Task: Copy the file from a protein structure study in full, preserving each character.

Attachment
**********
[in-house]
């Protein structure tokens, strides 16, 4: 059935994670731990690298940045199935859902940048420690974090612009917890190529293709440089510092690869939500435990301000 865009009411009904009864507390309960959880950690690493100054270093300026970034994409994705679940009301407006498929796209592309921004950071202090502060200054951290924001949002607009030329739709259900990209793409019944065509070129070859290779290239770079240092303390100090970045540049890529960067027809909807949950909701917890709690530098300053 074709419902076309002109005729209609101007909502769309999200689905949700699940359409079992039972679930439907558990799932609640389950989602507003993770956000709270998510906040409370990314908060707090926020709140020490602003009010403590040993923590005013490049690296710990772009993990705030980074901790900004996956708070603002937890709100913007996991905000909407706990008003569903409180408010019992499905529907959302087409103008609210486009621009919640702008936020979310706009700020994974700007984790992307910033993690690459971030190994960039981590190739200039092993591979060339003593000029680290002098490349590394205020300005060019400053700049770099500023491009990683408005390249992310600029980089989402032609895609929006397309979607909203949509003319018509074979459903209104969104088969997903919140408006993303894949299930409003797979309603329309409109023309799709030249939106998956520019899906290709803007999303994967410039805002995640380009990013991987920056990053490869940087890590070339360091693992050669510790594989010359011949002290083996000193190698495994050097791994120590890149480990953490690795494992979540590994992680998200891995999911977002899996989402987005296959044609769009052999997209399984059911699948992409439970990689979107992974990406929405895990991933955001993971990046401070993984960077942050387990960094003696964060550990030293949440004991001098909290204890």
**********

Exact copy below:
[in-house]
């Protein structure tokens, strides 16, 4: 059935994670731990690298940045199935859902940048420690974090612009917890190529293709440089510092690869939500435990301000 865009009411009904009864507390309960959880950690690493100054270093300026970034994409994705679940009301407006498929796209592309921004950071202090502060200054951290924001949002607009030329739709259900990209793409019944065509070129070859290779290239770079240092303390100090970045540049890529960067027809909807949950909701917890709690530098300053 074709419902076309002109005729209609101007909502769309999200689905949700699940359409079992039972679930439907558990799932609640389950989602507003993770956000709270998510906040409370990314908060707090926020709140020490602003009010403590040993923590005013490049690296710990772009993990705030980074901790900004996956708070603002937890709100913007996991905000909407706990008003569903409180408010019992499905529907959302087409103008609210486009621009919640702008936020979310706009700020994974700007984790992307910033993690690459971030190994960039981590190739200039092993591979060339003593000029680290002098490349590394205020300005060019400053700049770099500023491009990683408005390249992310600029980089989402032609895609929006397309979607909203949509003319018509074979459903209104969104088969997903919140408006993303894949299930409003797979309603329309409109023309799709030249939106998956520019899906290709803007999303994967410039805002995640380009990013991987920056990053490869940087890590070339360091693992050669510790594989010359011949002290083996000193190698495994050097791994120590890149480990953490690795494992979540590994992680998200891995999911977002899996989402987005296959044609769009052999997209399984059911699948992409439970990689979107992974990406929405895990991933955001993971990046401070993984960077942050387990960094003696964060550990030293949440004991001098909290204890």